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I expect it would get Bill's attention


By Scott Bradner


Here it goes again.  Microsoft made the front pages for yet another security bug, this time in their Passport authentication service.  What made this more than your average today's-bug story was the too-hyped observation that Microsoft could be assessed a fine of $11,000 per Passport account.  With 200 Million or so Passport accounts, not a small number of which were created just to enable one or another Microsoft software product, the fine would amount to $2.2 trillion.  Even Bill would notice such a hit.  But the prospect of a significant reduction in the national debt is not the subject of this column, common sense is.


The idea of hitting Microsoft up-side the head with a fine of almost 8 times its market cap sort of reminds me of what a cab driver in Singapore told me about drivers education in that country.  He said that the fines for traffic violations were not high enough to get the attention of the rich folk so caning was more effective at sending a message.  No one could say that this fine would not get the attention of whatever remained of Microsoft.  But enough silliness, as CNN noted, "any fine would be significantly lower."


To put things in perspective, it has been said that Windows has somewhere between 30 and 50 million lines of code (depending on which random guess you believe) -- to only have a "bug-a-week" with a code base of that size is doing rather well.  But sometimes the bug is not one of bad code but of bad design instead, as seems to be the situation in this case. 


The press reports said that the person who found the problem did so with a few minutes of poking around after someone hacked his Passport account.  It seems that a feature designed to let a user recover from a forgotten password let someone other than the user take over the account and have access to whatever data the user had there.  After figuring out the design problem he said he tried to contact Microsoft a number of times then, when he did not get any response, posted the information on the FullDiscosure security list on May 7th.  (  Microsoft blocked the exploit soon after.  The design bug seems to be one that a first year security apprentice would have been demoted over.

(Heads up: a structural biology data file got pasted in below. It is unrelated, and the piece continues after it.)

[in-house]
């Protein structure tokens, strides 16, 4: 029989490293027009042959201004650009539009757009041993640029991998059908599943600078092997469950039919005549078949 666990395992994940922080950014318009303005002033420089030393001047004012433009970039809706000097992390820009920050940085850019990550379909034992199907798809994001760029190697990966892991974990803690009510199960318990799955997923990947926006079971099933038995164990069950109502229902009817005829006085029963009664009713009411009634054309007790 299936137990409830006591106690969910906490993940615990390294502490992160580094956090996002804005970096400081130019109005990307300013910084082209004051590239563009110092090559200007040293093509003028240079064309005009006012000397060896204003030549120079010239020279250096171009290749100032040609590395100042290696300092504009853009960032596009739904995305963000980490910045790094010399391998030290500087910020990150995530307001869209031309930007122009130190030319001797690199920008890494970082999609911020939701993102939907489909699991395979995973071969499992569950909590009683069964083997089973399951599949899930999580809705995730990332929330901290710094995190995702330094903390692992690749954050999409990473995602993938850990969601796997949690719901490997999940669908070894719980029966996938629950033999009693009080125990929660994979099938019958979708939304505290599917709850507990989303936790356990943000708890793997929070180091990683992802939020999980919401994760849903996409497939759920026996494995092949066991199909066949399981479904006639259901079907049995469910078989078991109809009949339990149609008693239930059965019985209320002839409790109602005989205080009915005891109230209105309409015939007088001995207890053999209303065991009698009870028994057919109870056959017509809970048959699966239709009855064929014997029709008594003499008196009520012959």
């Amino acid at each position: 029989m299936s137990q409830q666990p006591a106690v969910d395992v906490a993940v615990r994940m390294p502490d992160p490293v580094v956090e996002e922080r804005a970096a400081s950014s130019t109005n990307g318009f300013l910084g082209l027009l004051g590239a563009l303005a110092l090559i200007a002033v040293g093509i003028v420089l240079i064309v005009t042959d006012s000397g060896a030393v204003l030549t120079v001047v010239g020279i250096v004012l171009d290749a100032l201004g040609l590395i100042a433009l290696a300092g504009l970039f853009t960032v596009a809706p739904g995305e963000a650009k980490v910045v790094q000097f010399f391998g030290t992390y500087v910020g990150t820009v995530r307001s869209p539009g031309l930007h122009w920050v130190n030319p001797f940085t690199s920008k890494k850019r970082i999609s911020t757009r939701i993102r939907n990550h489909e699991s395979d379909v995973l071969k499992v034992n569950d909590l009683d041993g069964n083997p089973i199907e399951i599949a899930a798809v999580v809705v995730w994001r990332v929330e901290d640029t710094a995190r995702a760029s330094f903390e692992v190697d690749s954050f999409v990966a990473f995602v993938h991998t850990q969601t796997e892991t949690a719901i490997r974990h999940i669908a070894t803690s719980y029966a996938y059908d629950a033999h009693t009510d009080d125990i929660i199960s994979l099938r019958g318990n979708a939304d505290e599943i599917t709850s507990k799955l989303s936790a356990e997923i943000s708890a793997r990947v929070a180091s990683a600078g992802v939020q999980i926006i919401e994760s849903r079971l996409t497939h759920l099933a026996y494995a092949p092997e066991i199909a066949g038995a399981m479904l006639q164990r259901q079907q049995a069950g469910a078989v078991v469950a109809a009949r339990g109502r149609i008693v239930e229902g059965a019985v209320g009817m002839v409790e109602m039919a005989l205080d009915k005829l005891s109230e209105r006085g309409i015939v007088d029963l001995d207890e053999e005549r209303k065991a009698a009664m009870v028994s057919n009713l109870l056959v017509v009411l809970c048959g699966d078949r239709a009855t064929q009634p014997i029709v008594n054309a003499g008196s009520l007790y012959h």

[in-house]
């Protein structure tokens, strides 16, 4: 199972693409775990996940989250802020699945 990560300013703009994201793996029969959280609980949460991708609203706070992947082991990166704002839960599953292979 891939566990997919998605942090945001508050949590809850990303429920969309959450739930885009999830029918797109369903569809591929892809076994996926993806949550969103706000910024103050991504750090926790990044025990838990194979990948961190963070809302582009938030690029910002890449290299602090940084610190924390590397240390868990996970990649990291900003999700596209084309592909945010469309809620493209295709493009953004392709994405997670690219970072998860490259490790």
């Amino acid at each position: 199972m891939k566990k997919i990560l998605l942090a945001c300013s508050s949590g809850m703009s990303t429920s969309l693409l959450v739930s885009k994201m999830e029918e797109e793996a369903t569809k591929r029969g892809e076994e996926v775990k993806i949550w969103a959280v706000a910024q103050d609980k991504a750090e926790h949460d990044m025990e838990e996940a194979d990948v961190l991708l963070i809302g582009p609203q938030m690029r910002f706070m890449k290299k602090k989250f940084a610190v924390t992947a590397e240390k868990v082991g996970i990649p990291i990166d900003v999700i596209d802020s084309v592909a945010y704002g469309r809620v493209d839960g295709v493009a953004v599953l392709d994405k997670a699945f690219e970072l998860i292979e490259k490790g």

The underlying problem here is not that Microsoft is not perfect, nor is it that Microsoft may not have responded to the warnings it received.  The underlying problem is that for Passport to play the core of the world role that Microsoft wants it to play Microsoft would have to be perfect and be able to respond before it received notice of a problem.  Remember, Microsoft wants this service to have important information about as many Internet users as it can.  Over 200 million already, many times that in Microsoft's dreams. 


Common sense says that putting so much sensitive information in one place is a very very bad idea.  It becomes a major target of attention and when (not if) compromised the damage can be great.  Hackers, spies or disgruntled employees, someone will get into the playpen every now and then.  What will be the damage the next time?


disclaimer:  Harvard's sense, by definition, is not common but the above observation is my own.